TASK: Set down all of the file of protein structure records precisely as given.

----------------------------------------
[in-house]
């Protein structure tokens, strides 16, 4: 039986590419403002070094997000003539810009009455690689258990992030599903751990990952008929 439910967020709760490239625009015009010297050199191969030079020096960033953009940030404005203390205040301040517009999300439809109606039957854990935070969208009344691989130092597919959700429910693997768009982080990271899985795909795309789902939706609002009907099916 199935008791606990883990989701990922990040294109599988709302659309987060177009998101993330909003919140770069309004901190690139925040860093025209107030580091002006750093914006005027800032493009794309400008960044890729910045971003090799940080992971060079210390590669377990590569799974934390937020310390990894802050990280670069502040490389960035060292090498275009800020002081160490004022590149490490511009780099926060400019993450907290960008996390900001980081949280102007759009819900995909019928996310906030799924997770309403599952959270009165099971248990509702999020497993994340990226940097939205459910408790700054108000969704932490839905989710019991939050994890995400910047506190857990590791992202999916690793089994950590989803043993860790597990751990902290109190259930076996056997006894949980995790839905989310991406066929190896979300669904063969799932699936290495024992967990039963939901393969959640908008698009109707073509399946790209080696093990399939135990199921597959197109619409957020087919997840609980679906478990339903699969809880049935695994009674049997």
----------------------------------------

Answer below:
[in-house]
């Protein structure tokens, strides 16, 4: 039986590419403002070094997000003539810009009455690689258990992030599903751990990952008929 439910967020709760490239625009015009010297050199191969030079020096960033953009940030404005203390205040301040517009999300439809109606039957854990935070969208009344691989130092597919959700429910693997768009982080990271899985795909795309789902939706609002009907099916 199935008791606990883990989701990922990040294109599988709302659309987060177009998101993330909003919140770069309004901190690139925040860093025209107030580091002006750093914006005027800032493009794309400008960044890729910045971003090799940080992971060079210390590669377990590569799974934390937020310390990894802050990280670069502040490389960035060292090498275009800020002081160490004022590149490490511009780099926060400019993450907290960008996390900001980081949280102007759009819900995909019928996310906030799924997770309403599952959270009165099971248990509702999020497993994340990226940097939205459910408790700054108000969704932490839905989710019991939050994890995400910047506190857990590791992202999916690793089994950590989803043993860790597990751990902290109190259930076996056997006894949980995790839905989310991406066929190896979300669904063969799932699936290495024992967990039963939901393969959640908008698009109707073509399946790209080696093990399939135990199921597959197109619409957020087919997840609980679906478990339903699969809880049935695994009674049997």